For the last week I’ve been following Shaviro’s advice and reading George Molnar’s Powers: A Study in Metaphysics. Every once in a while you come across a book that is deeply satisfying because it both confirms your own thoughts and helps you to articulate your positions while also providing you with a whole set of new arguments. This is certainly the case with Molnar’s Powers. As I observed in a previous post, the domain of powers analyzed by Molnar corresponds to what I call “virtual proper being”. Within the framework of my onticology, I argue that objects are split or divided between their virtual proper being and their local manifestations. The virtual proper being of an object is its powers, what the object can do, while local manifestation is the properties that an object comes to embody or actualize.
Molnar attributes five features to powers. First, Molnar makes the case for what he calls “directedness” or physical intentionality. Intentionality is not restricted to the domain of the mental, according to Molnar, but is a feature of physical objects as well. The directedness of a power is a form of intentionality insofar as a power is directed towards its manifestation in a quality. Thus, for example, the solubility of salt is directed towards salt dissolving itself in a liquid. The manifestation is that towards which the power (solubility) tends or is directed. Second, powers are characterized by independence. The key feature of powers is that they are independent of their manifestations. Salt has the power of solubility even if it is never dissolved in water. In this regard, powers are non-identical to their manifestations. This is one of the reasons that I endlessly emphasize the role played by regimes of attraction in the actualization of objects. Regimes of attraction can be roughly equated with context. Insofar as powers are independent of their manifestations we never entirely know– to quote Spinoza and Deleuze –what an object can do. We discover the powers of an object by placing it in different contexts and seeing what it does. Yet in doing so, other powers contained within objects remain dormant insofar as they can only be actualized or manifested in other contexts.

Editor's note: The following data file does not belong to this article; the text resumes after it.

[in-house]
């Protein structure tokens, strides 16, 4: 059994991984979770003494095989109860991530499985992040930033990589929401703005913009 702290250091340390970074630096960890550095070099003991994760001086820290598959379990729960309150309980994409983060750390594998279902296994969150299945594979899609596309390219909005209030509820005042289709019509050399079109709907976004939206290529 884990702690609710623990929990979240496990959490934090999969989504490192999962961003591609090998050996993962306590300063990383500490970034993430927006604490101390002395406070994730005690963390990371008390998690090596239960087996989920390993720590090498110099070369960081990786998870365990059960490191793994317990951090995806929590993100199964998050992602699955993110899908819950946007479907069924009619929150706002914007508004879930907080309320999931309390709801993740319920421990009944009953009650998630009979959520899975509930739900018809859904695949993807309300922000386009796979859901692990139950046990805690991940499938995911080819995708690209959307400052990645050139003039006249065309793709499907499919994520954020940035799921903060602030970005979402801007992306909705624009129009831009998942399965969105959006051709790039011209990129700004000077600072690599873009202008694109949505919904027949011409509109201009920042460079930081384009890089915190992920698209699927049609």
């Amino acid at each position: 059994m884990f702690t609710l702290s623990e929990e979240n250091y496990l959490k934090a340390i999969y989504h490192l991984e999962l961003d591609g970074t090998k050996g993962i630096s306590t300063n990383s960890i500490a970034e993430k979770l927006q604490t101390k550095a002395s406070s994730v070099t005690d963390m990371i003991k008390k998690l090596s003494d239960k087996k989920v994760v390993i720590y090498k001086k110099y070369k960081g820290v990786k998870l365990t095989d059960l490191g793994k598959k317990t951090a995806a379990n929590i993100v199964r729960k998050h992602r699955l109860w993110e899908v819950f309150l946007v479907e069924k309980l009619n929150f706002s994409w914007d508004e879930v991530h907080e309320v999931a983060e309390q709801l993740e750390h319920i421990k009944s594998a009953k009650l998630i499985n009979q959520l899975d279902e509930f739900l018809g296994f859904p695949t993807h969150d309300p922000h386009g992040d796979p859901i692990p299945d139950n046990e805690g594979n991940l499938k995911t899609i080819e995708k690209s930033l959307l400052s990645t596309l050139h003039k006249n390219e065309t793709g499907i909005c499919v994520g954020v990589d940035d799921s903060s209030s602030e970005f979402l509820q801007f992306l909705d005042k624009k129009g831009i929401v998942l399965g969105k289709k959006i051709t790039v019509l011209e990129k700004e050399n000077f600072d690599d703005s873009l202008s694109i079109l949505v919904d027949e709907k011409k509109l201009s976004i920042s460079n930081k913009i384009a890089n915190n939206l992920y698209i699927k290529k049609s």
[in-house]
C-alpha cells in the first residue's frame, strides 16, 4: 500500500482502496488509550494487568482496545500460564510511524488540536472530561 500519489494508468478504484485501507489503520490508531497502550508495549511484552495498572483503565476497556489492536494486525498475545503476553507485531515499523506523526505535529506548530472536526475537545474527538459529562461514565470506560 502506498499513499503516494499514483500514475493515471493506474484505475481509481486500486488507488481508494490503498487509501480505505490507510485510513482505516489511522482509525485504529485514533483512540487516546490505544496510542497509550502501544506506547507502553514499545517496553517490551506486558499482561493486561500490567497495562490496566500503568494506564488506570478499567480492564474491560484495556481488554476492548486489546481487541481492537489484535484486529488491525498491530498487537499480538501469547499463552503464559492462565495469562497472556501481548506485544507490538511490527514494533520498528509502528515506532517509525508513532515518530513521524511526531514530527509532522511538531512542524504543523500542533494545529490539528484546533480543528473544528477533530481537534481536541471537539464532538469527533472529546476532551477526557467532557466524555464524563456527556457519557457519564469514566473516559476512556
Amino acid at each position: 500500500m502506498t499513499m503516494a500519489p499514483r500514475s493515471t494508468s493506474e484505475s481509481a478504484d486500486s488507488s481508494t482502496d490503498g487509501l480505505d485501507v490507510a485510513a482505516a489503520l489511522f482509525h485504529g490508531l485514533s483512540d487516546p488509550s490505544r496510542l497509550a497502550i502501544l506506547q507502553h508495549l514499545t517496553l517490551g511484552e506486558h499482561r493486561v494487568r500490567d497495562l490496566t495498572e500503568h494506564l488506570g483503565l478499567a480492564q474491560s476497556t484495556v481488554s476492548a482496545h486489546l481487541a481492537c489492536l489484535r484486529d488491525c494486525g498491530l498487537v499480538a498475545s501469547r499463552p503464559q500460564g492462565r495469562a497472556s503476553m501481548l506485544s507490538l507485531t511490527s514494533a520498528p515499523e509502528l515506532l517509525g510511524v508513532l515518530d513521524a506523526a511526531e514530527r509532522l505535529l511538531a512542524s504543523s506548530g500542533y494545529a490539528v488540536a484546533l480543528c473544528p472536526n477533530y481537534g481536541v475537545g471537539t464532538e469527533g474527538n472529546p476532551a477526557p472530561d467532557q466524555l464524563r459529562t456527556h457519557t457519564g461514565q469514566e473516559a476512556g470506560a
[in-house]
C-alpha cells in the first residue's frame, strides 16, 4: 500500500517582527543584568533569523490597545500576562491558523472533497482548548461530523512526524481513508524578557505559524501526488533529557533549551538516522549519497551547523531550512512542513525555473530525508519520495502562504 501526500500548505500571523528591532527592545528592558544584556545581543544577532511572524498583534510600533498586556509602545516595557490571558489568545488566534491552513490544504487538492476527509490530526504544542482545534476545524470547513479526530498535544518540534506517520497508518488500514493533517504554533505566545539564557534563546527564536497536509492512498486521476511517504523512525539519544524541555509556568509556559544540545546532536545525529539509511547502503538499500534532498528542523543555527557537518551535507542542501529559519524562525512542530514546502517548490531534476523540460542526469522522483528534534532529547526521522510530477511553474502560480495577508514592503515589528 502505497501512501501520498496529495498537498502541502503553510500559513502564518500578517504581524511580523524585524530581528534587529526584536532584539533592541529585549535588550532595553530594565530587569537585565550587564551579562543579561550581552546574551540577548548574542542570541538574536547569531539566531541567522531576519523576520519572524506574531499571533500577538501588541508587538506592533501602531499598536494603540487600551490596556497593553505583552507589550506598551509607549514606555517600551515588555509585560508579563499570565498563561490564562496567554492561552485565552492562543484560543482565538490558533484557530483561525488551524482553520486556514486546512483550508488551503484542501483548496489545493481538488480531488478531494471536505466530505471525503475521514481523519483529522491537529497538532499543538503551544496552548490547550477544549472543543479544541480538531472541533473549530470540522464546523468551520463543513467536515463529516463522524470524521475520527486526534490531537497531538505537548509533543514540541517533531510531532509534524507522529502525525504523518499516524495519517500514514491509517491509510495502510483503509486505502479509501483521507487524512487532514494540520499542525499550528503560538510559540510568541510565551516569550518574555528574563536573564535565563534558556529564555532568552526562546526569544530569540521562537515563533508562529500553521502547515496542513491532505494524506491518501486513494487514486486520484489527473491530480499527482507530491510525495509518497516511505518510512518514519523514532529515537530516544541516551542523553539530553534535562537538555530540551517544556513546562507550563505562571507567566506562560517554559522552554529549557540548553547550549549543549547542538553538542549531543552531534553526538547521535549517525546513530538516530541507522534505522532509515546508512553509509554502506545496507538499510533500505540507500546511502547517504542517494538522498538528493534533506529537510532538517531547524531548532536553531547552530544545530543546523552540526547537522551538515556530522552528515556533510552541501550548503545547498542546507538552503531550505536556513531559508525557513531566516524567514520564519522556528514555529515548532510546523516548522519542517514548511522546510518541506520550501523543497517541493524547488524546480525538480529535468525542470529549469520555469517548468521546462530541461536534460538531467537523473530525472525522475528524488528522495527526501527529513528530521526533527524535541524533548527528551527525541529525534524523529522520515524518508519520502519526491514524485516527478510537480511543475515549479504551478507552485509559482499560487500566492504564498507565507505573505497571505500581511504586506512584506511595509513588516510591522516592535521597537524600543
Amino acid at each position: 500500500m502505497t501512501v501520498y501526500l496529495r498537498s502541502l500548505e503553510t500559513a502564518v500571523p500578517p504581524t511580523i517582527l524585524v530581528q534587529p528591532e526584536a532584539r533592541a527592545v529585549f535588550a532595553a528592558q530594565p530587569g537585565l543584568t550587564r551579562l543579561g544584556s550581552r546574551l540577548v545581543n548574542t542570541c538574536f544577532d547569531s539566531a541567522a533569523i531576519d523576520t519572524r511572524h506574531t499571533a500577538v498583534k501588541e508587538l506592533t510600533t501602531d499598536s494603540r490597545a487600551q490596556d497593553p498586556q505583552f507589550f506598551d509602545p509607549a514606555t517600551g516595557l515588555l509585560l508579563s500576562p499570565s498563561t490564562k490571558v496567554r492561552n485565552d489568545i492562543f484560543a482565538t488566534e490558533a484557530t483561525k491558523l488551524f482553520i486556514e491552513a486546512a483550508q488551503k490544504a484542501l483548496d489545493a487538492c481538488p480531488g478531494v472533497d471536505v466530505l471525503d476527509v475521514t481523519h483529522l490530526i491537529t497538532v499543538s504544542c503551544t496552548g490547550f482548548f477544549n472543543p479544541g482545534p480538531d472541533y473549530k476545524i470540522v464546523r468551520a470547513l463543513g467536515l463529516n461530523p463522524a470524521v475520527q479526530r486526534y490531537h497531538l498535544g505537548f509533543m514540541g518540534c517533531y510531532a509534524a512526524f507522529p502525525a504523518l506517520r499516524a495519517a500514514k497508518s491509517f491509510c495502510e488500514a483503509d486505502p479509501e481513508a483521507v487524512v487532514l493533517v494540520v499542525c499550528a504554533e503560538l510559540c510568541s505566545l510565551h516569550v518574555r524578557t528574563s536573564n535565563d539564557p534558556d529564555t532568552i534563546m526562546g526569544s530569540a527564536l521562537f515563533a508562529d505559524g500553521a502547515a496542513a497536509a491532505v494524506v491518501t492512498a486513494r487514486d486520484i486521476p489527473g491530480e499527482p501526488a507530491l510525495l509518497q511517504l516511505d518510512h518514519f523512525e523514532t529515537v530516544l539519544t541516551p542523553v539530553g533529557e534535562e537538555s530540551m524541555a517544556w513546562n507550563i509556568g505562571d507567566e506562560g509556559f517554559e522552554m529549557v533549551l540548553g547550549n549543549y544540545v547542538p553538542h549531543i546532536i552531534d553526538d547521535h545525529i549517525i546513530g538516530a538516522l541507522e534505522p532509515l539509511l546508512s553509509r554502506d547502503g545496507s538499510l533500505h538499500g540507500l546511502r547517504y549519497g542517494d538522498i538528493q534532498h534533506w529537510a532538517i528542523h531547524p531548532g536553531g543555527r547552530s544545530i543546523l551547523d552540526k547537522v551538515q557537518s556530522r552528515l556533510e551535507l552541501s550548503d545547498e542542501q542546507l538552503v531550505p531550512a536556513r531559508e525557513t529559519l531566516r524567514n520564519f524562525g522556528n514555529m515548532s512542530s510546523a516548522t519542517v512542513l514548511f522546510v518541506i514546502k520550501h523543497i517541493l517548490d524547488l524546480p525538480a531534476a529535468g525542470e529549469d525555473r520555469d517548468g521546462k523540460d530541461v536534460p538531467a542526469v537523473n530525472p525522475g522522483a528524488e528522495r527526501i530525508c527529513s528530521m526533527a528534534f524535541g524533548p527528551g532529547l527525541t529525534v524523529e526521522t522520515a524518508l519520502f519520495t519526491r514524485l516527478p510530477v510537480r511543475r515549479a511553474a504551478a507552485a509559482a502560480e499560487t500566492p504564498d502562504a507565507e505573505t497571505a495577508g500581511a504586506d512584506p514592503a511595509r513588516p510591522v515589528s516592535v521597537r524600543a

Third, Molnar argues, powers are actual. By this Molnar means that powers are not mere possibilities, but are real features of objects. They belong to the actual object itself. Closely related to this, fourth, powers are intrinsic to the objects that posses them. In other words, powers are non-detachable “parts” of objects. It is for this reason that I’ve been led to equate power or virtual proper being with the substantiality of objects. Finally, fifth, powers are objective features of objects. Hume had argued that our notion of powers is merely a psychological effect of how the mind associates events. By contrast, Molnar argues that powers are real properties of objects.
Of these five features, I find the feature of independence particularly fascinating. If the substantiality of objects is defined by their powers and powers are independent of their manifestations in qualities, this seems to entail that it’s possible for there to be objects that are completely unmanifested or “invisible” within the world. This would take place in the case of objects whose powers are actual and real, but which are completely dormant. Such objects would appear as if they don’t exist precisely because they don’t appear at all, but would nonetheless be entirely real and existent. Here we encounter an unexpected cross-over between Badiou and Molnar. In Logics of Worlds Badiou analyzes objects in terms of their intensity or the degree to which they appear in a world. An object with nil intensity would be an object without any manifestations whatsoever. Yet such an object would be entirely real insofar as the powers that define it would be actual features within the world.